Classic comedy delivers grand enchantment

by David Dixon

Is it too soon to reprise “A Midsummer Night’s Dream” at the 2013 Shakespeare Festival? It’s been seven years since The Old Globe produced a well-received version. Director Ian Talbot stages the legendary comedy with precise vision, that even those who’ve seen other interpretations, at the same theater, will acknowledge the unique creativity on display.

Hermia (Winslow Corbett) is forced to wed Demetrius (Nic Few), but really loves Lysander (Adam Gerber). Hermia and Lysander leave their homes and journey into the woods to marry at his aunt’s. Little do they know, the forest is inhabited by a group of fairies ruled by the menacing king Oberon (Jay Whittaker) and the good-hearted Titania (Krystel Lucas). This leads to many misadventures not only for Hermia and Lysander, but also for Demetrius and Hermia’s best friend, Helena (Ryman Sneed).

Instead of trying to replicate the enchantment of other renditions of the play, Talbot creates his own take, full of physical humor and a whimsical, and occasionally dark tone.

The slapstick can be “Looney Tunes” esque with characters getting into all kinds of trouble without a scratch. There’s even a joke involving Hermia that’s reminiscent of Wile E. Coyote falling off a cliff. Mix in William Shakespeare’s witty dialogue and there are plenty of laughs for everyone.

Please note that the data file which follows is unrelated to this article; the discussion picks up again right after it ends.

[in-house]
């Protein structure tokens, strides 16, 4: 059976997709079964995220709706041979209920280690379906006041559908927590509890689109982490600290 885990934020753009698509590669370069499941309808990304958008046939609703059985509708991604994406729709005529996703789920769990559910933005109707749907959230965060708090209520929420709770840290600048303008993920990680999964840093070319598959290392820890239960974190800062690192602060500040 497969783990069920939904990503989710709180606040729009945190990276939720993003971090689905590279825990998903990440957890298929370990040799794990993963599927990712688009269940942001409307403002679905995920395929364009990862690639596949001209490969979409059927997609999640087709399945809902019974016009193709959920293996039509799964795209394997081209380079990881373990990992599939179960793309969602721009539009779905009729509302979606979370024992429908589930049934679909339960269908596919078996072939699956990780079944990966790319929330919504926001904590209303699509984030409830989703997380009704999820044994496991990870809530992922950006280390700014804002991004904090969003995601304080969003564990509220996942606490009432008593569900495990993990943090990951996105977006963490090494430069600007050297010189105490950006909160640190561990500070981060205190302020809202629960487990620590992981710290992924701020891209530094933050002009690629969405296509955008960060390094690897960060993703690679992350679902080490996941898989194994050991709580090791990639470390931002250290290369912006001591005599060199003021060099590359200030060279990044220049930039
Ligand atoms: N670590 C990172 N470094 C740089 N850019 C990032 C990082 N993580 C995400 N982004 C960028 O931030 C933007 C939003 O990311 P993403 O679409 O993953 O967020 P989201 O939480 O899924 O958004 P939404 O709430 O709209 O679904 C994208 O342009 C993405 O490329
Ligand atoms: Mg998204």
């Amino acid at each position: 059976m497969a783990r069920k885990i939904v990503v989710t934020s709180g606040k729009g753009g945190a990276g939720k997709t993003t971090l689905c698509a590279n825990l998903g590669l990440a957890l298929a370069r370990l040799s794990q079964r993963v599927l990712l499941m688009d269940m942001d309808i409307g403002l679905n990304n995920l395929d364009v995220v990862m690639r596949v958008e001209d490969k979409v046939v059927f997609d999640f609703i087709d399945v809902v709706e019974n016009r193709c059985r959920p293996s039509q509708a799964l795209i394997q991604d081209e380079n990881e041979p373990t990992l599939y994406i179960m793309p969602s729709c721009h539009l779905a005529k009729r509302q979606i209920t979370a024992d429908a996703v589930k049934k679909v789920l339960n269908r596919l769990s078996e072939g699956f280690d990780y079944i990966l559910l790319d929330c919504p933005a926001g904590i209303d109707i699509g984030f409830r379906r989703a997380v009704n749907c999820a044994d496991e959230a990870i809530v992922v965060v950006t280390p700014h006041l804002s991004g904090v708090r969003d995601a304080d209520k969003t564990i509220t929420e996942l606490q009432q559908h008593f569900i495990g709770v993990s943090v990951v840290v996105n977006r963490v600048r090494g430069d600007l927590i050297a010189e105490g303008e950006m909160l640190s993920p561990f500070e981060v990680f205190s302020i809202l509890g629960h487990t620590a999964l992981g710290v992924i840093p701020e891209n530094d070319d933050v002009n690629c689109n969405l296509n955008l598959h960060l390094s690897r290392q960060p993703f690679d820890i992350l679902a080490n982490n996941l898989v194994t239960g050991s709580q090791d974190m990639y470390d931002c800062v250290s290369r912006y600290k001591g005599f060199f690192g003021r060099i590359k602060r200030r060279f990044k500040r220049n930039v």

Talbot directs the fairy scenes with fascination and mischievous tension. The eerie lighting design from Alan Burrett, as well as Dan Moses Schreier’s giddy sound design, contributes to the enthralling atmosphere.

While all the roles are well cast, there are two that really dominate whenever they appear. Lucas Hall has the devilish

Krystel Lucas and cast of "A Midsummer Night's Dream." Courtesy of Jim Cox.
Krystel Lucas and cast of “A Midsummer Night’s Dream.” Courtesy of Jim Cox.

attitude that is crucial to Oberon’s jester, Puck, but plays him with unexpected raunchiness. This makes him seem less

youthful than other renditions of Puck, though he still incorporates the spirit of a 10-year-old prankster.

Hall does something with Puck that not all performers do, which is give the fairy a clear-story arc. The development is shown when he gets severely frightened in front of Oberon and in his delivery of the famous soliloquy at the end of “A Midsummer Night’s Dream.”

Miles Anderson, as Bottom, is hysterically goofy as a narcissistic member of an acting troupe, the “rude mechanicals.” Usually when Puck turns Bottom into an animal, a fake donkey head encompasses his entire face. Here the thespian is dressed to look like a distant cousin of Bugs Bunny.

Full of sidesplitting gags and visual eye candy, “A Midsummer Night’s Dream” is perfect for all ages. It would be great if Talbot returns to The Globe and takes another stab at a show from the Bard.

Tickets and information about “A Midsummer Night’s Dream” can be found at

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